There are so many things to be considered prior to making a constructive dismissal claim and this consideration cuts across the two parties of the employee and employer. They include
Did the employer act in such a way as to breach the terms of contract: for a claim in constructive dismissal to be valid, it has to begin with the breach of contract of agreement by the employer. The court would ask the question of was the employer’s action so fundamental that it did breach the terms of contract? If this can be proved, then there is a valid constructive dismissal claim.
Did the employee intend to terminate his contract of employment: the court would most time ask if the employee all along had the intent to release himself from any obligation of such contract. If this is the case, then it won’t be a case of constructive dismissal because the termination was voluntary. Constructive dismissal claim needs to be in response to the employer’s breach of very fundamental terms of contract.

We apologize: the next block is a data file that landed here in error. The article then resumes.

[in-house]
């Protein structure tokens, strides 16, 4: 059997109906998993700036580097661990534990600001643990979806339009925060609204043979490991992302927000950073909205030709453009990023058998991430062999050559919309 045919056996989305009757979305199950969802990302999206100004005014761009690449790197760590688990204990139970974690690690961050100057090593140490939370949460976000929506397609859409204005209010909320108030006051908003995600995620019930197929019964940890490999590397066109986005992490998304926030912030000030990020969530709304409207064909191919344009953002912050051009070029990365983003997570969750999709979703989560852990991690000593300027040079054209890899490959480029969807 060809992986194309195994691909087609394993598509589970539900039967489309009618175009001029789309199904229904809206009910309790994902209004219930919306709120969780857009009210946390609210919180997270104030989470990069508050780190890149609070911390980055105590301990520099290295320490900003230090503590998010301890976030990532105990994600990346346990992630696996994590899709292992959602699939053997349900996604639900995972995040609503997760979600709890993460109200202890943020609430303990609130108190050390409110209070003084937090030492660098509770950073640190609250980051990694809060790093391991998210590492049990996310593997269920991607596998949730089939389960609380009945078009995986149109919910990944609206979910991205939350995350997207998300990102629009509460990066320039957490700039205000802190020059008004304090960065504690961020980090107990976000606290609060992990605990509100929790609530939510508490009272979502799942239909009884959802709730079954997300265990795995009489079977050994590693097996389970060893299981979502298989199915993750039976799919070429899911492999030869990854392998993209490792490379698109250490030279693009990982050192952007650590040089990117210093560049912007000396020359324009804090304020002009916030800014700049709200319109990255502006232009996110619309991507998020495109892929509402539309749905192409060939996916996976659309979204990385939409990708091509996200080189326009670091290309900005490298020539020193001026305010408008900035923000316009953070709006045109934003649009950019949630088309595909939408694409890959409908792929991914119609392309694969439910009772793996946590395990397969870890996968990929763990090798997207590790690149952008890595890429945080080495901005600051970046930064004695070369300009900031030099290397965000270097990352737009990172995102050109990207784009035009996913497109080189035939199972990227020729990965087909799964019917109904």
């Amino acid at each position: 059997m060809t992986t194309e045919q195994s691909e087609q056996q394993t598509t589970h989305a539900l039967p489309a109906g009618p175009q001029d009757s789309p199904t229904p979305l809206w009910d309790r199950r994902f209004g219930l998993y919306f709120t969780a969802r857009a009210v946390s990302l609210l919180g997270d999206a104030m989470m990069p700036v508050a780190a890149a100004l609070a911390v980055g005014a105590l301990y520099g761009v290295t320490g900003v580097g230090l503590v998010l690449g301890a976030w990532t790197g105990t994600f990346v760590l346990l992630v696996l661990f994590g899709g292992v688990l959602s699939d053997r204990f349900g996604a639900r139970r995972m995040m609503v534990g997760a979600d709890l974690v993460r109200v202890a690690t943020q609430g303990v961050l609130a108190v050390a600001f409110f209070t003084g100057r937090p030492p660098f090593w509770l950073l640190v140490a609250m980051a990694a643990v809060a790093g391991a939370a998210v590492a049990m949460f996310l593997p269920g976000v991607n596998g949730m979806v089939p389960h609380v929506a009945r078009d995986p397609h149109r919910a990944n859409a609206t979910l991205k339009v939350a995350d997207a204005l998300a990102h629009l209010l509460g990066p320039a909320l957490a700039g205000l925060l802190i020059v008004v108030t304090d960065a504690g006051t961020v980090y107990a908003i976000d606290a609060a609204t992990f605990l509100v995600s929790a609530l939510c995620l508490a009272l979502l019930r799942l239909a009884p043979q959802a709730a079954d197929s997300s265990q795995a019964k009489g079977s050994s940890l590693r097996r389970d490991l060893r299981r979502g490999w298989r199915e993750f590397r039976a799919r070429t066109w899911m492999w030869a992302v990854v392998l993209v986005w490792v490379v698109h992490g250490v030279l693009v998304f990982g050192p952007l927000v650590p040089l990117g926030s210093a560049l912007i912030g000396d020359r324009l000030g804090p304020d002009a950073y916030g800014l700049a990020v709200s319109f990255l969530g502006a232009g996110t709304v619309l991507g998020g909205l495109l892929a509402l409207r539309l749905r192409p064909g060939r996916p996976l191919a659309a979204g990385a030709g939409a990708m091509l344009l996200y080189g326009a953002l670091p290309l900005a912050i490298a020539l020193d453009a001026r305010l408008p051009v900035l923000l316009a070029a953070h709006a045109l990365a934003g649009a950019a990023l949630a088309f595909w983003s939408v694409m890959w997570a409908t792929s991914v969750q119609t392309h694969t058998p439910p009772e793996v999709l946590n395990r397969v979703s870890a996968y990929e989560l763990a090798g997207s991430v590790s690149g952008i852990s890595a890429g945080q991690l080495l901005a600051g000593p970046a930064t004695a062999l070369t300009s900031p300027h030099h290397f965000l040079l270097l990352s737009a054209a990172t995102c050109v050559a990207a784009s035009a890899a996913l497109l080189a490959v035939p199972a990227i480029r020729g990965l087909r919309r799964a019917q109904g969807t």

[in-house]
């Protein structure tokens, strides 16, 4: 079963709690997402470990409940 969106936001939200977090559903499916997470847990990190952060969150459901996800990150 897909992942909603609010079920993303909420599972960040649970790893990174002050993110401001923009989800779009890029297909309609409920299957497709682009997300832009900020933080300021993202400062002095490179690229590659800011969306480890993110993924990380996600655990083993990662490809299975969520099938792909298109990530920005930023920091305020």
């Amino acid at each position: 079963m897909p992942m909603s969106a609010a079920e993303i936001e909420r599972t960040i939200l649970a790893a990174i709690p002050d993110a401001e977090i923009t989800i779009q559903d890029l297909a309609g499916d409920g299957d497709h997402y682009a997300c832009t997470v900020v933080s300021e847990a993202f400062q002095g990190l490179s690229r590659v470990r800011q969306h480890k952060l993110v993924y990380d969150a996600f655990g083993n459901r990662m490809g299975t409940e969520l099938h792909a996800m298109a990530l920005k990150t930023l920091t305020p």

The last tip to consider is, did the employee resign as a result of such breach? If this is so, then a constructive dismissal claim is established and the employee would most likely succeed.